Howard's daughter Tara is designing a travel website about Alaska, and when Howard heard about my project, he was determined that Tara and I should meet. And so it was that I came to be invited in for brie and French bread at Mile Zero bed and breakfast, and ended up sleeping the night there, on the house. Mile Zero is a purpose built bed and breakfast, designed by Howard himself, and you can tell he's especially proud of it. His rooms are fully booked almost all through summer- I was lucky he had a space. In the morning, there was an array of 'goodies' spread out on the kitchen table, but I just grabbed a blueberry muffin*homemade...yummy* and a glass of juice and ran downtown for my eight o'clock meeting.
Michael Brandt is the marketing man behind the most popular and successful tourist attraction in town, the White Pass and Yukon Railway. I'd been in contact with Michael while I was still in Australia, and this morning I went to meet him. He listened to the story of my travels, and my plans for this project, then smiled and asked me what I want to be when I grow up. Cheeky bugger! But he bought me a coffee and arranged for me to take a ride on the historic narrow gauge railway, so I had to let him get away with it. Made me think though... I wonder what I will be when I grow up!
Skagway is only a small town but it's a pleasant place to spend a day just wandering around, and that's what I did. The year round population is about eight hundred. This more than doubles during the summer, with the arrival of seasonal workers from the lower forty-eight. But this is nothing compared to the masses of tourists that invade Skagway during the season. Skagway is a popular destination for cruise ships, and on my visit to the docks, there were four monstrous white vessels moored there. These oversized floating hotels disgorge up to ten thousand passengers *mostly oversized as well* onto the pretty little town, every morning. When you see the swarm of tourists swaggering up the little main street, overflowing from the footpath onto the street, with their ice creams cones and their bags of souvenirs, you can understand the love-hate relationship that locals have with the tourists. On one hand, Skagway needs the cruise ships for its survival, and I'm sure everyone in Skagway accepts it. On the other hand...well, as the bumper sticker says, If it's tourist season, why can't we shoot 'em?'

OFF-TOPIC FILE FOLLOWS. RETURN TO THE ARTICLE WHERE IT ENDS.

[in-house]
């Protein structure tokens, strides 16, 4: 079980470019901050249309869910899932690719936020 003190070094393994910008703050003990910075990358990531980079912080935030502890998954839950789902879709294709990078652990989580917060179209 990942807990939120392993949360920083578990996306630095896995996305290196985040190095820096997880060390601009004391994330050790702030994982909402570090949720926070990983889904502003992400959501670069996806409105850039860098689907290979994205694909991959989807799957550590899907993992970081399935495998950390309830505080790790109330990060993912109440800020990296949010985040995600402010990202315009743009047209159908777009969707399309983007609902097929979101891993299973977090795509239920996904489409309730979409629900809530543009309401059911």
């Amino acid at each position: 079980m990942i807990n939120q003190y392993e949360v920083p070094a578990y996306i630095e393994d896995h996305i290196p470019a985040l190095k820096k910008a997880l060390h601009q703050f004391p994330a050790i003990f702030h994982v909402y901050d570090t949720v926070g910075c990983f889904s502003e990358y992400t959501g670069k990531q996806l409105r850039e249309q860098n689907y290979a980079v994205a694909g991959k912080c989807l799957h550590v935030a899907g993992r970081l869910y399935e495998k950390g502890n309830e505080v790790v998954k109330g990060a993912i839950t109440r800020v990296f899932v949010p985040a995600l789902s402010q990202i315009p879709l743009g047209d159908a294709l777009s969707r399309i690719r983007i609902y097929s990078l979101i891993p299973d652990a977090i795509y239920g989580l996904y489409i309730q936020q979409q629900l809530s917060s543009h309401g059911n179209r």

This is where the White Pass and Yukon Railway plays it's part. As the biggest single attraction in town, the scenic railroad relieves the pedestrian congestion downtown by transporting up to five thousand tourists a day to the summit, twenty miles out of town. And it was time for me to see what it was all about. We boarded the old wagons at 4:30 p.m. and away we went. Once the train cleared city limits, passengers were free to spill out onto the little decks at the end of the carriage. This railway line follows the route of the original gold rush line of the 1890's. A narrative accompanies the stunnings views as the train powers up the steep grade, the first site of interest a goldminers's cemetery. From conception to completion, a total of over 35 000 men worked on the rail project, which will go down in history as one of man's greatest triumphs over nature. One area called Deadhorse Gulch, is reputed to have been so harsh that it marked the death of over three thousand horses.
But I must admit that I was more concerned with the scenery. There was a distinct change in temperature just before we reached the summit, and our guide told us that many of the trees we saw outside, in spite of being no more than a few feet tall, would be over a hundred years old. It was cold and gusty on the homeward journey, but I stayed out on the deck jostling for that perfect photo! It was eight o'clock before we arrived back in town. I picked up my backpack from Mile Zero, thanked Howard, Judy and Tara, and checked in to a hostel down the street, where I was more than ready for the hot shower that awaited me